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Poems in Scotland, 2015

DATE: 15 August — 31 August 2015
PLACE: Edinburgh, Melrose

A Man of The Whisky Shop

A man is lazy to take a shower in the morning
and opens his shop after getting up from bed.
He gives out a sensual sigh deeply in the shop counter
while being surrounded by the angels’ share.

—Wildness where God dwells.
—Sea where ages lie on the bottom.
—Magnificent flowers even after they died.
—Wayfarer fog wandering aimlessly.
When he closes his eyes,
they become amber colored waves, surges over him,
and make him believe in a miracle
that we may make a fresh start in our life.

The doorbell is rung twice.
He will start the cash register,
open the unholy happiest time for the world
and guide in his last smoked voice burnt by raging fire.

(Lawnmarket, Edinburgh)

The Poet in The Park

A man called it so.
It was the artificial satellite
floating in the night sky
and hardly visible to the naked eye.
And he read a poem
with an attractive silver dress.
He sang a cheering song to her
as good friend floating together.
And he read the poem.
To teenagers having too long days after circus.
He sang about her rigour
she had to migrate forever.
And he read the poem.
The lights of a park flashed.
The swings creaked and swung of itself.
His love to her went along the park.
And he read the poem.
You would feel the poem breathed feebly,
the sweat rippled and twinkled on his cheek
and spangles spurted from his arms.
And he kept reading the poem.
To her smiling in the midst of a red fire line
he had found from the airplane before.
And he will be reading the poem forever.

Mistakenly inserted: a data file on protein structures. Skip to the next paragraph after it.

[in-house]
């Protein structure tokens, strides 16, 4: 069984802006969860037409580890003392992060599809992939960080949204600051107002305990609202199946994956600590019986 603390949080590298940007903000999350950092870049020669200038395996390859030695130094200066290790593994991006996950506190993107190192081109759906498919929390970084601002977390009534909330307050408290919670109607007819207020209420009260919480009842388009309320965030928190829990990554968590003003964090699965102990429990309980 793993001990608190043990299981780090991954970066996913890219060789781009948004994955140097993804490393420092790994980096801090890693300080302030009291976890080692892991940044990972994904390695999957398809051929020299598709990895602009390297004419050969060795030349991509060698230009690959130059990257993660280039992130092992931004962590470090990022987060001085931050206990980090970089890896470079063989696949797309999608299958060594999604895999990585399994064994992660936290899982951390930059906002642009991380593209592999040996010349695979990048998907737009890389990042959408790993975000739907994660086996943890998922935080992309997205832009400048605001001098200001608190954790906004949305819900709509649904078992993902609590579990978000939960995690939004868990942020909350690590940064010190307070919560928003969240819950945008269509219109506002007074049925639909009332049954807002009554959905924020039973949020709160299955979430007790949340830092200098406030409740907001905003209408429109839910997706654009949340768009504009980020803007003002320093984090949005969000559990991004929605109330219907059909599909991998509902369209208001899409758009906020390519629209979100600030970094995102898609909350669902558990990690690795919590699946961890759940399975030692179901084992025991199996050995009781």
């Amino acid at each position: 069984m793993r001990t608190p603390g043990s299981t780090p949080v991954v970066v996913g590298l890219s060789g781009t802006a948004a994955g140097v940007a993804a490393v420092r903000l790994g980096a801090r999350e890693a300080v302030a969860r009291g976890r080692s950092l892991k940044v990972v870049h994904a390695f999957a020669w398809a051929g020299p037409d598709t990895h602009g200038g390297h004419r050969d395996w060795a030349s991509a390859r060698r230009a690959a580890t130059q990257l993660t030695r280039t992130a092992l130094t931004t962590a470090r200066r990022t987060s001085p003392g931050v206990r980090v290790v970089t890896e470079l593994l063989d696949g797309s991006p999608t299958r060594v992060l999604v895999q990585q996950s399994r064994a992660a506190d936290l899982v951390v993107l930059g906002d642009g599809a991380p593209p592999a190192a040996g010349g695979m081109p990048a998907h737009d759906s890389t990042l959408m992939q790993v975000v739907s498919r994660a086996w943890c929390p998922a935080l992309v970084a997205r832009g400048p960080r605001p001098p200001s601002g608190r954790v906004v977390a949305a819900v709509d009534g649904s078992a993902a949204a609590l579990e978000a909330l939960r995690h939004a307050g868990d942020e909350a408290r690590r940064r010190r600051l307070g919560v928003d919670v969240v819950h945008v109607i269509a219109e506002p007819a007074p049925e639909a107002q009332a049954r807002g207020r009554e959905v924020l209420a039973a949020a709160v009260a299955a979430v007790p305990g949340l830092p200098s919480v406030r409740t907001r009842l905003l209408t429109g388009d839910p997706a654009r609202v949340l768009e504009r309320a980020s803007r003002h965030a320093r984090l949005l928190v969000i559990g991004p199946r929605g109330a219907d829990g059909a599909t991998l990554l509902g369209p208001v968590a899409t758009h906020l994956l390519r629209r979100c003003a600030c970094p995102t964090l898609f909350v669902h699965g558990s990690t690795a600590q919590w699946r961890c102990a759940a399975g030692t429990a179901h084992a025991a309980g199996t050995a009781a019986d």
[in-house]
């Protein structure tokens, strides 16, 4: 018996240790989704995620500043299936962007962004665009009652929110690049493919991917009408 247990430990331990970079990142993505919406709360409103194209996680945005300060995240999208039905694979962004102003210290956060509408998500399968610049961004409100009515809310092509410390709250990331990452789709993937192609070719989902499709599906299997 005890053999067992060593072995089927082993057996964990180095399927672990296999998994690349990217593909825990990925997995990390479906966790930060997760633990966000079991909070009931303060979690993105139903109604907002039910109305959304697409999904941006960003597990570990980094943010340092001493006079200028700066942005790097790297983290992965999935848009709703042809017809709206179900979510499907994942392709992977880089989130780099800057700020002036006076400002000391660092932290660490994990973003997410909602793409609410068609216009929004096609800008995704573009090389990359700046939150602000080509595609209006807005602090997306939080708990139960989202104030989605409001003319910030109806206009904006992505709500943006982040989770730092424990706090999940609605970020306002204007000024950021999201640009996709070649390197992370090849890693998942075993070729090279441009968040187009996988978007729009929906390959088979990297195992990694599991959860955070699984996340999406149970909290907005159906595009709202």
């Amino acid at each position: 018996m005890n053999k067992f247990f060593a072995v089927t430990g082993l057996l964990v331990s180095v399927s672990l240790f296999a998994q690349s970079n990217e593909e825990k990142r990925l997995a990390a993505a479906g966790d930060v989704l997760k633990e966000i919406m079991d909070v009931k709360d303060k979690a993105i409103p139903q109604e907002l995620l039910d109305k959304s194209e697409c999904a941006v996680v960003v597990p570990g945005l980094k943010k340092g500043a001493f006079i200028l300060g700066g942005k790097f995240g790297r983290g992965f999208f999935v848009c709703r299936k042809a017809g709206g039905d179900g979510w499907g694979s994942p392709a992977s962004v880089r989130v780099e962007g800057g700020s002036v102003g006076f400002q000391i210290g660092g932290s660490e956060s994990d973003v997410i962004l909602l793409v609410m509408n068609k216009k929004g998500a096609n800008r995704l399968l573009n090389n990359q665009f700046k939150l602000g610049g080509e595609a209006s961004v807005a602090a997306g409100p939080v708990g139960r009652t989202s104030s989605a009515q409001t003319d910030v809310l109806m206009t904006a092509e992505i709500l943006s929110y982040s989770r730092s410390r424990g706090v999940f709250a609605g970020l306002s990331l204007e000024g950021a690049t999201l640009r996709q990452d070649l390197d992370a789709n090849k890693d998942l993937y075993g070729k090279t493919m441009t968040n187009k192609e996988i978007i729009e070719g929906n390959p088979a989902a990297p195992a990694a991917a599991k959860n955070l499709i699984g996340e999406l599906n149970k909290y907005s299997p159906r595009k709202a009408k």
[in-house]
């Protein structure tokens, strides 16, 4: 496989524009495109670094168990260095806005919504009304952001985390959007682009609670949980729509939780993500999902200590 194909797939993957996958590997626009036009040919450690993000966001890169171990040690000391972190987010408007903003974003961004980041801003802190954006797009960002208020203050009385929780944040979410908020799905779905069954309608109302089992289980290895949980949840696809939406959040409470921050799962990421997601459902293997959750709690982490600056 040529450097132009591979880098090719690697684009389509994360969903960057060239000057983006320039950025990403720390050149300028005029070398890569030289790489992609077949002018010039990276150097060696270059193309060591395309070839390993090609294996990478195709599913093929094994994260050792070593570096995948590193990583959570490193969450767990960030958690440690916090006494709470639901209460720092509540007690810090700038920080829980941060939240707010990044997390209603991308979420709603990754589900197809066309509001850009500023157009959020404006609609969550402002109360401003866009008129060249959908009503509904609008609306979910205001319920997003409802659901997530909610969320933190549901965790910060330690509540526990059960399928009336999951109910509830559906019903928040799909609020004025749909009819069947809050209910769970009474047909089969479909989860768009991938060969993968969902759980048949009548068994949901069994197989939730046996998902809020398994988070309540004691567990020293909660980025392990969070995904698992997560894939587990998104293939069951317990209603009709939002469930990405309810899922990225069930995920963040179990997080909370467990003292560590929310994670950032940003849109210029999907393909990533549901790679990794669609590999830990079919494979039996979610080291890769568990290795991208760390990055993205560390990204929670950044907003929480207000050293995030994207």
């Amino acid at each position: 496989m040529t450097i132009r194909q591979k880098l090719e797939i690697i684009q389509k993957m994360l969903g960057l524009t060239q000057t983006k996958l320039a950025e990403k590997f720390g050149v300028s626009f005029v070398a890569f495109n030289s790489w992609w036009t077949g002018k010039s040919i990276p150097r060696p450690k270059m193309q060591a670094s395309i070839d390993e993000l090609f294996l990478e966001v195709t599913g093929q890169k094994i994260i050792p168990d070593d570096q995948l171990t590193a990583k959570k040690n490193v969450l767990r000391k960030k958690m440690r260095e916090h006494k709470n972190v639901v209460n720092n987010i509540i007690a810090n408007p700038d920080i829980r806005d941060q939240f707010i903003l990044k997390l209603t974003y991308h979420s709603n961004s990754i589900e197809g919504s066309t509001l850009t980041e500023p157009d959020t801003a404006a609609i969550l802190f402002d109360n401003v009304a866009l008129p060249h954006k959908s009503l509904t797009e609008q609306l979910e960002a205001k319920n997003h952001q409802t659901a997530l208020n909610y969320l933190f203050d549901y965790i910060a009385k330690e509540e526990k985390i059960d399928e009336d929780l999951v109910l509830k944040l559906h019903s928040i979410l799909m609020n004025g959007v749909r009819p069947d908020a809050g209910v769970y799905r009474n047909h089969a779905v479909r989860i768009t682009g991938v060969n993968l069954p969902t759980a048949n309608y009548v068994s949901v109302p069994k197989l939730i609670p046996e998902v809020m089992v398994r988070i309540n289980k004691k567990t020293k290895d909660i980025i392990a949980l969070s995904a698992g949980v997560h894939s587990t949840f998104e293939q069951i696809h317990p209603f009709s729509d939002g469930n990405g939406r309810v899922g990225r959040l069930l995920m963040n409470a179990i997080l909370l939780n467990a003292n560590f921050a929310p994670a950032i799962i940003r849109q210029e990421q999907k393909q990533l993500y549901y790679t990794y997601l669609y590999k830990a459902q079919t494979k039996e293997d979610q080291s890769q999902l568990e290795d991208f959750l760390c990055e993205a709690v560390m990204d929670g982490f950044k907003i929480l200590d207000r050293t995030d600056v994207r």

(Summerhall, Edinburgh)

The Romances at St Andrew Square

Under a tent illuminated with thousand lamps,
Gin fizz fascinates with so beautiful neck,
Beer shows off great muscles of his chest,
they entwine waists, press tongues,
and they begin to dance slowly and quietly.
A yellow searchlight, and a purple lamp.
For a moment crossing these lights,
their figures come out in front of all eyes.
By the way, who can draw the lover?
“Probably the rain stops soon as always.”
Everyone believes so but it goes on raining
in the town of Edinburgh.
The sound of the rain is getting harder.
A Ferris wheel is turning in the distance.
The fireworks are set off repeatedly from Castle Rock.
The night is shrouded in smoky white.
Old Wine blushes,
And difficult Whiskey coughs on a park bench.
It is not long before the two fall in one shadow.

(St Andrew Square, Edinburgh)

Thistle of Melrose Abbey

Leaned, moss-covered,
forgotten from the public,
be perfected at last—Grave.

Ceiling is a blue sky floating clouds,
floor is grasses wet with dew,
and got freedom—Solemn Cathedral.

Buried in the sole stone pillar,
be deserted by God,
but keep bowing his head—Last Theologian.

Stares the street time goes on
with forgetting the blink,
and living out his fate—Gargoyle.

No hate, no jealousy and no grudge.
Even if he is reduced to just wings,
being innocent—Angel.
Quitted chiming all over the world,
now loving the beauty of standing still,
and floating in nothingness—Black Bell.

On the stones telling the vicissitudes
of people living this world in the past,
trembling gently in the wind—Modest Thistle.

(Melrose Abbey, Melrose)

In Bloom

Ride the wind,
Cross the sea,
Land on the soil,
Strike the root,
Bud soon,
Open the leaves,
Bloom at once
And bear fruit.
Who could laugh at
such a seed?
Gaze at my blueprint
with deepest tenderness,
Dream the rest of
my story together,
On my long journey,
I encountered
the affection of flowers.
the affection of flowers.

(Hannah Zakari, Edinburgh)

Mild Hill

The rye field blows.
The seeds whirled
and beat my boots.

The tree line leans behind me.
I look back.
There is an old road I once passed.

The stone wall is frozen hard.
It separates me from itself,
but I am about to connect with it.

Sheep sleeps whitely.
Cattle stares redly.
I am blue standing still.

At the height looking down hills.
On the bench named Will and Courage,
I cry wholeheartedly.
Weaving all,
a sheet of earth is heaving.
It is too mild for me.

(Scott’s View, St Boswells)